3. The compound according to claim 2, wherein one or both of X1 and X2 are oxygen.

4. The compound according to claim 2, wherein neither X1 nor X2 is oxygen.

5. The compound according to claim 2, wherein neither X3 nor X4 is oxygen.

6. The compound according to claim 2, wherein X3 is oxygen.

7. The compound according to claim 6, wherein X4 is oxygen.

8. The compound according to claim 7, wherein R3 is hydrogen.

9. The compound according to claim 8, wherein R2 is a C8 to C24 straight-chain or branched-chain, aliphatic or non-aliphatic hydrocarbon.

10. The compound according to claim 8, wherein R2 is a C10 to C20 straight-chain or branched-chain, aliphatic or non-aliphatic hydrocarbon.

11. The compound according to claim 8, wherein R2 is a C14 to C18 straight-chain or branched-chain, aliphatic or non-aliphatic hydrocarbon.

12. The compound according to claim 8, wherein R1 is phenyl, pyridinyl, indolyl, furanyl, cycloalkyl, an aliphatic or non-aliphatic straight- or branched-chain C10 to C20 hydrocarbon, or embedded image where m is an integer from 0 to 10.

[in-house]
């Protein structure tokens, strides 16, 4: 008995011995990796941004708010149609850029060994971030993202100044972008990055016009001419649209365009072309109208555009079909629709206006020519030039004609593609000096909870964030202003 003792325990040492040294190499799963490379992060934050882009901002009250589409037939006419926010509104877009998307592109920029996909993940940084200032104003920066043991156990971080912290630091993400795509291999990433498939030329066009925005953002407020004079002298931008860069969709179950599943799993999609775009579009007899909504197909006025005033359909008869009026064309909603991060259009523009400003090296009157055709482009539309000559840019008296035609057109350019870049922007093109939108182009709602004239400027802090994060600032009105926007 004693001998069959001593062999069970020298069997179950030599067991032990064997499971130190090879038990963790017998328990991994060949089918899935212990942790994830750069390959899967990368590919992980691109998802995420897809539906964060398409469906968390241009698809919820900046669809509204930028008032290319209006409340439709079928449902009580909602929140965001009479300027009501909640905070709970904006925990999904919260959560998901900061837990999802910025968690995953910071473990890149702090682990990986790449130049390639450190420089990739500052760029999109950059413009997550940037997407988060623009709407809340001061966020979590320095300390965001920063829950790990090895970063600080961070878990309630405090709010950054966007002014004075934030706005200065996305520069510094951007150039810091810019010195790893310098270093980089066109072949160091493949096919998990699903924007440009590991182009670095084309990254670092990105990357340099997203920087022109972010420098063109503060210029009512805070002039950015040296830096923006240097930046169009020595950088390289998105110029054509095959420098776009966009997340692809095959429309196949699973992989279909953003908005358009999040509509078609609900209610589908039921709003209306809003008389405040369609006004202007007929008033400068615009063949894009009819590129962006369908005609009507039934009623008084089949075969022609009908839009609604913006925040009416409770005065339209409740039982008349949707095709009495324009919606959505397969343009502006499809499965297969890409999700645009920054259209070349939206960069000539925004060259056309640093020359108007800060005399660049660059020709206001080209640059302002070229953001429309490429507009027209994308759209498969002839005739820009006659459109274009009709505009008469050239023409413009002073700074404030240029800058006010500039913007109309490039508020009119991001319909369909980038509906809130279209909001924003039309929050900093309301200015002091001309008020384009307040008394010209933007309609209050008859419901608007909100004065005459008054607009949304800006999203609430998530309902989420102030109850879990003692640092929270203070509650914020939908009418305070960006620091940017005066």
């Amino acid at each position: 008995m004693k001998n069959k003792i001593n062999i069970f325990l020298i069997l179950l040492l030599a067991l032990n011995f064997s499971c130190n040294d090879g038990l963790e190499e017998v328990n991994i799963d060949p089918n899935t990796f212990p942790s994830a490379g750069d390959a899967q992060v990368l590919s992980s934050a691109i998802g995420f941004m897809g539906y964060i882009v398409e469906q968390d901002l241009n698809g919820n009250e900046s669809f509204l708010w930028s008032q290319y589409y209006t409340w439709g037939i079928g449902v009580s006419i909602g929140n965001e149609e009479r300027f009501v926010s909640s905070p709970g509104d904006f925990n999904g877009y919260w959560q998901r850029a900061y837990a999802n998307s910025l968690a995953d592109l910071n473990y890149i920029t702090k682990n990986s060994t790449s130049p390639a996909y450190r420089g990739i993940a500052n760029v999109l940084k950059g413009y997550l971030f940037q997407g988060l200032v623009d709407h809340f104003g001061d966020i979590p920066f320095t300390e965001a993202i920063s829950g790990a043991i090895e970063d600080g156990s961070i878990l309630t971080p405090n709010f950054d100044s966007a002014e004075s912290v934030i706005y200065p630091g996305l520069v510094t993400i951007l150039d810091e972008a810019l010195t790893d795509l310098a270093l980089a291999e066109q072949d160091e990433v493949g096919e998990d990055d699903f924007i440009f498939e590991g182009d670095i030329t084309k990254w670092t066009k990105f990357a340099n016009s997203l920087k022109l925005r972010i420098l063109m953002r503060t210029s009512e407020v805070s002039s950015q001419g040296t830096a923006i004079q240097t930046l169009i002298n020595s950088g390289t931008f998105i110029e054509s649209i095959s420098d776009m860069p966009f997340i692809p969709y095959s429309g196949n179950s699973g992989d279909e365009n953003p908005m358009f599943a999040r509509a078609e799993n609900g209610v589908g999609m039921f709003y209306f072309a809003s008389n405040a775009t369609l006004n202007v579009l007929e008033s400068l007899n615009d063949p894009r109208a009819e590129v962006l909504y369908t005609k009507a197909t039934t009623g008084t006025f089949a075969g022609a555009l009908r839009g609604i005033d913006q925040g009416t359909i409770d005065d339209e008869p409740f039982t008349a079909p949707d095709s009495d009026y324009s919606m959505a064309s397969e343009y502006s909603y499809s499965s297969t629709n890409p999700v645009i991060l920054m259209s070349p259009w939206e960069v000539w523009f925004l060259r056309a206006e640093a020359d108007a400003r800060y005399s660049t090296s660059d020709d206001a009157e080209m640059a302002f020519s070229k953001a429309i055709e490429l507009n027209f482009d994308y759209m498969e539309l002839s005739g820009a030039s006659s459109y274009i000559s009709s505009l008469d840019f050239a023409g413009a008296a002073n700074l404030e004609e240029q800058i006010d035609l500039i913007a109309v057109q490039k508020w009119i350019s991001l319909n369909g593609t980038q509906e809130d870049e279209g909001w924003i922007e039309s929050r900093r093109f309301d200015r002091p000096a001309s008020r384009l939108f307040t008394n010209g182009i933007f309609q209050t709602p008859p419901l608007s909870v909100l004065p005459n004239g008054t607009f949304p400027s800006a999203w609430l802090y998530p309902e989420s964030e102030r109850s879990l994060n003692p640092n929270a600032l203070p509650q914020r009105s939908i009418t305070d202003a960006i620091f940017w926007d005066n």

13. The compound according to claim 1, wherein the compound is selected from the group of: 2-(4-oxo-2-phenylthiazolidin-3-yl)acetamide, N-decyl-2-(4-oxo-2-phenylthiazolidin-3-yl)acetamide, N-tetradecyl-2-(4-oxo-2-phenylthiazolidin-3-yl)acetamide, N-octadecyl-2-(4-oxo-2-phenylthiazolidin-3-yl)acetamide, N-octadecyl-2-(4-oxo-2-biphenylthiazolidin-3-yl)acetamide, 2-(2-(1-(dimethylamino)naphthalen-4-yl)-4-oxothiazolidin-3-yl)-N-octadecylacetamide, 2-(2-(4-methoxyphenyl)-4-oxothiazolidin-3-yl)-N-octadecylacetamide, 2-(2-(2,6-dichlorophenyl)-4-oxothiazolidin-3-yl)-N-octadecylacetamide, N-octadecyl-2-(4-oxo-2-phenyl-1-sulfoxide-thiazolidin-3-yl)acetamide, N-octadecyl-2-(4-oxo-2-phenyl-1-sulfonyl-thiazolidin-3-yl)acetamide, N-(3,5-difluorophenyl)-2-(4-oxo-2-phenylthiazolidin-3-yl)acetamide, N-(3,5-difluorophenyl)-2-(4-oxo-2-phenylthiazolidin-3-yl)ethanethioamide, N-(3,5-bis(trifluoromethyl)phenyl)-2-(4-oxo-2-phenylthiazolidin-3-yl)acetamide, N-(3,5-dichlorophenyl)-2-(4-oxo-2-phenylthiazolidin-3-yl)acetamide, N-(2,4-dimethoxyphenyl)-2-(4-oxo-2-phenylthiazolidin-3-yl)acetamide, N-(naphthalen-1-yl)-2-(4-oxo-2-phenylthiazolidin-3-yl)acetamide, 3-(2-(octadecylamino)ethyl)-2-phenylthiazolidin-4-one, N-(2-(2-phenylthiazolidin-3-yl)ethyl)octadecan-1-amine, and salts thereof.